A typical technology for powering and reading an RFID tag is to conductively couple an RFID antenna to a coil element in the RFID tag circuitry. The coil element is excited or energized via the conductors by an excitation signal from the base station to provide power to the RFID tag circuitry. The tag necessarily includes an antenna having at least one and frequently two antenna elements.
Coupling the antenna to the RFID chip usually involves using conductive pads. Such pads may be surface pads, recess pads or bump pads as desired. An example of conventional coupling technique using bonding pads is shown in U.S. Pat. No. 6,265,977, which also discusses typical RFID fabrication techniques. Further, U.S. Pat. No. 6,107,920 discloses another way of coupling the chip to the antenna by utilizing a layer of conductive adhesive to electrically couple the conductive pads to the antenna. Wire bonding and flip chip bonding are also utilized, as is discussed in U.S. Patent Publication U.S. 2002/0053735A1.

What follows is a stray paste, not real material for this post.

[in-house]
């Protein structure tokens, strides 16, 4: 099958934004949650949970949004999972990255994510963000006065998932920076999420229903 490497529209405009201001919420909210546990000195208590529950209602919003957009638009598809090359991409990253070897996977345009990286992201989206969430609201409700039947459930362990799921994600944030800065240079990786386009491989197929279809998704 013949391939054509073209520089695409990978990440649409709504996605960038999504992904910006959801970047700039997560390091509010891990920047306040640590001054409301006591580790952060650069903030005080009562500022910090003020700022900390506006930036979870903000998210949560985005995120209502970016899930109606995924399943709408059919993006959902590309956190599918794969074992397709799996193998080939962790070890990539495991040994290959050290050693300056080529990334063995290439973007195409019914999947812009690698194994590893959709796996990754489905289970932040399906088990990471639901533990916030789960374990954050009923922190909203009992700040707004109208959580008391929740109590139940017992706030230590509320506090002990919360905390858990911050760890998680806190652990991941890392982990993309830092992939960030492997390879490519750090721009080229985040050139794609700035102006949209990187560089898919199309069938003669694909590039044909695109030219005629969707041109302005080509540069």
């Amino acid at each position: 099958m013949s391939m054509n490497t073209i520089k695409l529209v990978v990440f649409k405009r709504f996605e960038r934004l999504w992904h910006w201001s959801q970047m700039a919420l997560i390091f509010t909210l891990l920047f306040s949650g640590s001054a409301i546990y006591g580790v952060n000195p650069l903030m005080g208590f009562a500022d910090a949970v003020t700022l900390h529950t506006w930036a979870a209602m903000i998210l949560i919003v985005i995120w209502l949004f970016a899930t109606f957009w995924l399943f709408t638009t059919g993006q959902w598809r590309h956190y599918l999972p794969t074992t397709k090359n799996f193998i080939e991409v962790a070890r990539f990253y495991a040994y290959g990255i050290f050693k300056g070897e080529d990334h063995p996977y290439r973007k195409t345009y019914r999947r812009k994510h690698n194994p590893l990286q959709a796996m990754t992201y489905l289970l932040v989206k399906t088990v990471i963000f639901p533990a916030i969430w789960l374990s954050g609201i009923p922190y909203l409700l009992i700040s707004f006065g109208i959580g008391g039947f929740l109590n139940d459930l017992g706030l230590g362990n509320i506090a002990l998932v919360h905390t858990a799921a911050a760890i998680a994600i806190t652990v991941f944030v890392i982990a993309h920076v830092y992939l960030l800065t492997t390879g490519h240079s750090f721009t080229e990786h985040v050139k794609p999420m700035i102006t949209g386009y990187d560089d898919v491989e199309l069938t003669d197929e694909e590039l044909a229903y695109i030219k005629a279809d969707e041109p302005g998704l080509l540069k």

The limitation of all such known methods for coupling an RFID chip to an antenna is that such connections involve a conductive electrical connection. Such connections limit the ability to make cheaper and smaller RFID tags such that can be used in the most inexpensive applications. In the case of bonding pads, the size of a bonding pad is large relative to RFID circuitry. The savings of bonding pads would constitute significant savings of silicon area, which translates to reduction in fabrication cost. Further, the use of conductive connections requires that a portion of the chip have open passivation, further adding to the costs of the RFID tag. Moreover, conventional technique of using bonding pads does not work well in a semi-rigid or flexible structure such as a label or paper.